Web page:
EU delegations' offices bugged in Brussels HQ
Update 30 April 2003
The General Affairs Council of the European Union agreed the following at its meeting in Luxemburg on 14 April::
"Discovery of phone-tapping devices in the Justus Lipsius building - complaint
The Council approved a decision authorising the Deputy Secretary-General of the Council to lodge a complaint on its behalf against person or persons unknown with the Chief Public Prosecutor at the Brussels Court of Appeal with regard to the discovery of phone-tapping devices in the Justus Lipsius building in Brussels. The complaint will be based on the relevant provisions of the Belgian criminal code, in particular article 314bis."
The BBC and other news agencies report that a routine security inspection on 28 February in the Justus Lipsius building, which is the headquarters of the Council of the European Union (the 15 EU governments), found bugging devices in the phones of offices used by national delegations. This included offices used by France, Germany, the UK, Spanish, Italian and Austrian officials said.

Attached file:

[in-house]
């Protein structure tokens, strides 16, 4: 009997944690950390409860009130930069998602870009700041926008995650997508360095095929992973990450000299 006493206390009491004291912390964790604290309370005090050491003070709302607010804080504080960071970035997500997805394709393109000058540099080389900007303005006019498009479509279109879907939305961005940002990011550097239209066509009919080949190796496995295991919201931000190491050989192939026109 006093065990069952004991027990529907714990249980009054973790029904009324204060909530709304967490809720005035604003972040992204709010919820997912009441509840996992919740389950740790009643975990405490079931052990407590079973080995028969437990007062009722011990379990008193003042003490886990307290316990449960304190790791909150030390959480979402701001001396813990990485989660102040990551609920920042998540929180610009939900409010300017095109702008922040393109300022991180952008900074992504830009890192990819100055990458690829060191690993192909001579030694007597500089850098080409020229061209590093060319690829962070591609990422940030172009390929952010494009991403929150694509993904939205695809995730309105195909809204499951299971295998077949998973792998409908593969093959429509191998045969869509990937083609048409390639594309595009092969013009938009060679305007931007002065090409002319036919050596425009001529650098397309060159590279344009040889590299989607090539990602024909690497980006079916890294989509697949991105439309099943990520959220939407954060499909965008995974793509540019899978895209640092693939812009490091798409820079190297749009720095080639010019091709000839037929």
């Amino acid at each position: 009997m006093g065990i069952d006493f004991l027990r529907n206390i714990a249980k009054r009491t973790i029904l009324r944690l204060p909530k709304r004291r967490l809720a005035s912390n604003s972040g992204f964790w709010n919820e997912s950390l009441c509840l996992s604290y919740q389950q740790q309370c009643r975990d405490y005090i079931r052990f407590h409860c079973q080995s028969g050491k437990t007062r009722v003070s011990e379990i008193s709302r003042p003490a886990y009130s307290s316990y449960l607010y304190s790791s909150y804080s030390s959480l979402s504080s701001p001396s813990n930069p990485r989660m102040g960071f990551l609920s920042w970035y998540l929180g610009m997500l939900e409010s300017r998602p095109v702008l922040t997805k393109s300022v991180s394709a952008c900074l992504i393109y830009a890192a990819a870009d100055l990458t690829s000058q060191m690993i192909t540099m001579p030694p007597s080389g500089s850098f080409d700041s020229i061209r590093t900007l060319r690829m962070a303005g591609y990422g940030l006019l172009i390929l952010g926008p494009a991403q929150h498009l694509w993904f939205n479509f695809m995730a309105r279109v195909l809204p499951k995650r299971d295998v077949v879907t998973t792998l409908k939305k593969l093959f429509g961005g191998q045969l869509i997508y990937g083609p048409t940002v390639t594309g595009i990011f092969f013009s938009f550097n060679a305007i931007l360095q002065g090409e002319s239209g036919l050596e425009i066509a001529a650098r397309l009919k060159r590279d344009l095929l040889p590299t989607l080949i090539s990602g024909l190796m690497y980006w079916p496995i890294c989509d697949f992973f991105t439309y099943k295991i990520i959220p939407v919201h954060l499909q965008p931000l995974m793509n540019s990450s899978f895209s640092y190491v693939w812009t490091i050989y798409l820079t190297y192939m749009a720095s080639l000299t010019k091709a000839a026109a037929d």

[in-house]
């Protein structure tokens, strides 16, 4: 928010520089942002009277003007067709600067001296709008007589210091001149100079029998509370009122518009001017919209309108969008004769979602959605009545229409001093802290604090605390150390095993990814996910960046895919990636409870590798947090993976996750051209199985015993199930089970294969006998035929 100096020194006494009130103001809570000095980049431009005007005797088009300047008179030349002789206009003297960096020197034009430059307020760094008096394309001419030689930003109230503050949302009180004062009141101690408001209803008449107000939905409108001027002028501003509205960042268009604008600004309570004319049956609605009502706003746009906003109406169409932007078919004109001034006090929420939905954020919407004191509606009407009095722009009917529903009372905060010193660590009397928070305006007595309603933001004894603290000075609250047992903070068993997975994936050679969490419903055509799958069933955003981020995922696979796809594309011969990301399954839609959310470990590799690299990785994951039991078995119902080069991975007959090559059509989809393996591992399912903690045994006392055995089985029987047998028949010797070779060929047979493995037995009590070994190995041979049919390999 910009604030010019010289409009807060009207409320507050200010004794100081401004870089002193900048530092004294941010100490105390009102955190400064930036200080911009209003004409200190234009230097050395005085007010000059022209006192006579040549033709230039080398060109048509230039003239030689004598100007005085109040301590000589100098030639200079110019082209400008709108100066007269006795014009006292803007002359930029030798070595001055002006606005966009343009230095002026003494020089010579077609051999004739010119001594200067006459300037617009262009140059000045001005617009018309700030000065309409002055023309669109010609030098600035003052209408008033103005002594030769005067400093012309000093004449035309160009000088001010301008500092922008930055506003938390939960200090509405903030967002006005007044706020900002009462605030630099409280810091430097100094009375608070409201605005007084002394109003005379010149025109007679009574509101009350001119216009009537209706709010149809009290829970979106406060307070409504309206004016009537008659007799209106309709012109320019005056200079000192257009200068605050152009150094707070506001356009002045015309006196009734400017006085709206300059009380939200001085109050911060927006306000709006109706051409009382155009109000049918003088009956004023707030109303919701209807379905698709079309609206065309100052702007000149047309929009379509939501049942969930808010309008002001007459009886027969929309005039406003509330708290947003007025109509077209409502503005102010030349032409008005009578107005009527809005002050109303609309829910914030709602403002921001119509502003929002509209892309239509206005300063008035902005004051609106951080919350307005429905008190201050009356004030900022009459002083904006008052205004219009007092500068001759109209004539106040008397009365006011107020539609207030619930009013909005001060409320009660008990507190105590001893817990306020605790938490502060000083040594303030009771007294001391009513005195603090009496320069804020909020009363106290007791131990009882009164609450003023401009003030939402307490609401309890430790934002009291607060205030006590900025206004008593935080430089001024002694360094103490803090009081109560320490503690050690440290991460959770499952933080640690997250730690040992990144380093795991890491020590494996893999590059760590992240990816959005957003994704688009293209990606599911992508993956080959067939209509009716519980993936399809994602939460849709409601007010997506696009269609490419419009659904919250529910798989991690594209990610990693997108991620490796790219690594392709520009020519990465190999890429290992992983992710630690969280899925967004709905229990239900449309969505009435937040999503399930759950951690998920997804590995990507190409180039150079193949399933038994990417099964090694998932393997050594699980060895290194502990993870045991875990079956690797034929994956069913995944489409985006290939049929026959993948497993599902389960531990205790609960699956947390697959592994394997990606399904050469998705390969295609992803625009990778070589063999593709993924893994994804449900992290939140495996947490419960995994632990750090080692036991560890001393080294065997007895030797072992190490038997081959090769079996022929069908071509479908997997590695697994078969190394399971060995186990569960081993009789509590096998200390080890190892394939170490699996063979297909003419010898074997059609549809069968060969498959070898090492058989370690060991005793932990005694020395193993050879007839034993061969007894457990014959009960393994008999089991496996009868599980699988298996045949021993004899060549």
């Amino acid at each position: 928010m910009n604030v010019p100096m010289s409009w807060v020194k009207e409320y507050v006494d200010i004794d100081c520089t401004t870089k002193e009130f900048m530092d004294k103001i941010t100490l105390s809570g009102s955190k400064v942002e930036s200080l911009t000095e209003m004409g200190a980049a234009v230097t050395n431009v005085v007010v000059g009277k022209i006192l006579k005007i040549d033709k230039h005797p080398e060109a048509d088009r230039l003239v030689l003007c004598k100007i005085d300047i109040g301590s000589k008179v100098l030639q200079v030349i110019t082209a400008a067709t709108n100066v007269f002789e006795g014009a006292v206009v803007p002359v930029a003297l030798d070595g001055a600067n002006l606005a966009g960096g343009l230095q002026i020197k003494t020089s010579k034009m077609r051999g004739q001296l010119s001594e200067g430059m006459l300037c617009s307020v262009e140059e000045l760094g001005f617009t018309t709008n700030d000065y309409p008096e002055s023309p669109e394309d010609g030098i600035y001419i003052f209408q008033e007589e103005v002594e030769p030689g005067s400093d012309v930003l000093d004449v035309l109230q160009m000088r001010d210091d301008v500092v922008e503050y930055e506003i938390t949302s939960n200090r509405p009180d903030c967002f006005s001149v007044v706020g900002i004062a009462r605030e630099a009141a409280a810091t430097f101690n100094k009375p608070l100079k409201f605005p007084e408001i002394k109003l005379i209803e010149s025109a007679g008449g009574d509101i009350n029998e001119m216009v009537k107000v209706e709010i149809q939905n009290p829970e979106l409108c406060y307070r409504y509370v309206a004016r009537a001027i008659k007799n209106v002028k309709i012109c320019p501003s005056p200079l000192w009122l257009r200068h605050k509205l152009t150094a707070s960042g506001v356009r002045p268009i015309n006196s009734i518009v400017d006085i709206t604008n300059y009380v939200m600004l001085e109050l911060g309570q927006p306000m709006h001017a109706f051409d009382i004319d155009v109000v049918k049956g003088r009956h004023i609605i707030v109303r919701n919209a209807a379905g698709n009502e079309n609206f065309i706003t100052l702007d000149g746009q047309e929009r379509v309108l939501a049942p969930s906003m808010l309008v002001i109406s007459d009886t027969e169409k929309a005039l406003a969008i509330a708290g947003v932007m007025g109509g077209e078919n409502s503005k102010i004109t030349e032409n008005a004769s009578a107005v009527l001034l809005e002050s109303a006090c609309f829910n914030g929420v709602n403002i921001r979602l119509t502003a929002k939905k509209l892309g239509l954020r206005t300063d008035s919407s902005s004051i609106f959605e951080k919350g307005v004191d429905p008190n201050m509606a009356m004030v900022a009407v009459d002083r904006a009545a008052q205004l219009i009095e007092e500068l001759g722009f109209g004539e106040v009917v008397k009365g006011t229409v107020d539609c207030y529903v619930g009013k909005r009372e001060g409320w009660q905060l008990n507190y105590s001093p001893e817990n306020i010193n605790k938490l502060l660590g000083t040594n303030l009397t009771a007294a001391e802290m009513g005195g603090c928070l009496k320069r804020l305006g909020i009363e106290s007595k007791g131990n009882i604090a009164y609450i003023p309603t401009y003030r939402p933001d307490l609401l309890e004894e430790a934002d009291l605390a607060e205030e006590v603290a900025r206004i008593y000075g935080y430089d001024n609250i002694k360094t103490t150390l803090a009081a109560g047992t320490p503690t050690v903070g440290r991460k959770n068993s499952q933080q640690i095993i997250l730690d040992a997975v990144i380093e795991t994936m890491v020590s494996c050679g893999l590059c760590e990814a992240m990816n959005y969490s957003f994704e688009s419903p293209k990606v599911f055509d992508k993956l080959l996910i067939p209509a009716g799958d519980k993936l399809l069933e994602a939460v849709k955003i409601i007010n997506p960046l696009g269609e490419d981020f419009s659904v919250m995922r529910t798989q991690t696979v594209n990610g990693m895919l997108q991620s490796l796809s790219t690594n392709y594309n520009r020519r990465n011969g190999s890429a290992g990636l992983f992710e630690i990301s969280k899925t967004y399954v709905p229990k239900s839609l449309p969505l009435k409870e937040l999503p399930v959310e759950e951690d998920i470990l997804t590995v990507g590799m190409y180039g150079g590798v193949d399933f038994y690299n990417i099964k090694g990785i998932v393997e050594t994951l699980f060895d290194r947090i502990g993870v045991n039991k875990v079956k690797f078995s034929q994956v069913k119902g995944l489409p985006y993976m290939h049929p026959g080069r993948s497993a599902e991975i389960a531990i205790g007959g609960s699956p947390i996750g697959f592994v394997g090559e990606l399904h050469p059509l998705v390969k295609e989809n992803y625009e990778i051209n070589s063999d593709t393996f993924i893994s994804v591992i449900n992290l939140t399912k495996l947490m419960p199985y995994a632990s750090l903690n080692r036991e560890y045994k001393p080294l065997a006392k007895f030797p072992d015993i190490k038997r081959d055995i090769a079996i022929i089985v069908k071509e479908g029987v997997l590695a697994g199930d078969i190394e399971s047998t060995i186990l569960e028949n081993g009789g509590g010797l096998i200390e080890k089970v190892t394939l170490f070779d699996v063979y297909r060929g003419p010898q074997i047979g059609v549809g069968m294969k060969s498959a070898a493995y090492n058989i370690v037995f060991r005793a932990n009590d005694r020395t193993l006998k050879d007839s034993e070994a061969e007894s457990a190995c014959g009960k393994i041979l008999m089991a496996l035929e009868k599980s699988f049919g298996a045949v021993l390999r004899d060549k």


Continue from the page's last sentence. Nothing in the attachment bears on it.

"The discovery of the telephone tapping systems was first reported on Wednesday by France's Le Figaro newspaper, which blamed the US", said the BBC website.
Investigators from the affected countries were looking into the phone tapping, along with the EU's own security services.
Each EU government has what is known as permanent representation in Brussels, headed by the permanent representative (sometimes known as "ambassadors") who sit on COREPER (Committee of permanent representatives), housed in their own, separate, buildings. Prior to Council or working party meetings staff from the permanent representation together with national Ministers and officials meet in suites of offices allocated to each delegation - here there will be briefings and any private national discussions. The bugging of these offices is a very serious security breach.
As it appears physical bugging devices were discovered this means all conversations in the rooms affected could be monitored (as well as any phone conversation).
After EU ambassadors were briefed on the espionage affair, Swedish envoy Sven-Olaf Petersson told reporters: "They were very sophisticated installations, we are told, which only a few intelligence services are able to install."
He said the devices had been found on 28 February, attached to certain phone lines in the central switchboard. "There are many indications that they were installed with the building (in) 1994-95. It is naturally very serious that someone has installed illegal listening devices in our building," Petersson said (Reuters).
Story from BBC NEWS: EU investigates mystery buggings
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